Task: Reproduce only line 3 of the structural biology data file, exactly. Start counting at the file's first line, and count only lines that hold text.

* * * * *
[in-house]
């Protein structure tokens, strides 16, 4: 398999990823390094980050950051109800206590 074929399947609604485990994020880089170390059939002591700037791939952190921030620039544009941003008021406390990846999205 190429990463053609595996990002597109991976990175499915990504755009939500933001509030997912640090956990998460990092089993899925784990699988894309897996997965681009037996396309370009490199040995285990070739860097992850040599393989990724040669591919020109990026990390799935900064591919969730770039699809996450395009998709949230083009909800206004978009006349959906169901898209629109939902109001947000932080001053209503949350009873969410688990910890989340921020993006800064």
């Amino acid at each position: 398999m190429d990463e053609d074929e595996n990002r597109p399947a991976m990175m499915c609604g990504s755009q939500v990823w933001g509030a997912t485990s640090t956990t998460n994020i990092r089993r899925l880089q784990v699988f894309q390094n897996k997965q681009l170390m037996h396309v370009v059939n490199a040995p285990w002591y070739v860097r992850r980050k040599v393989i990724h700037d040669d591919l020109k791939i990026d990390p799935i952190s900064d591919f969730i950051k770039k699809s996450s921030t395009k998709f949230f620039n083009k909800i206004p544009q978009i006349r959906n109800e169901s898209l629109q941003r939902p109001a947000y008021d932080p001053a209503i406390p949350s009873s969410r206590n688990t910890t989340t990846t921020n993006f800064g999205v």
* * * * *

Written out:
């Amino acid at each position: 398999m190429d990463e053609d074929e595996n990002r597109p399947a991976m990175m499915c609604g990504s755009q939500v990823w933001g509030a997912t485990s640090t956990t998460n994020i990092r089993r899925l880089q784990v699988f894309q390094n897996k997965q681009l170390m037996h396309v370009v059939n490199a040995p285990w002591y070739v860097r992850r980050k040599v393989i990724h700037d040669d591919l020109k791939i990026d990390p799935i952190s900064d591919f969730i950051k770039k699809s996450s921030t395009k998709f949230f620039n083009k909800i206004p544009q978009i006349r959906n109800e169901s898209l629109q941003r939902p109001a947000y008021d932080p001053a209503i406390p949350s009873s969410r206590n688990t910890t989340t990846t921020n993006f800064g999205v």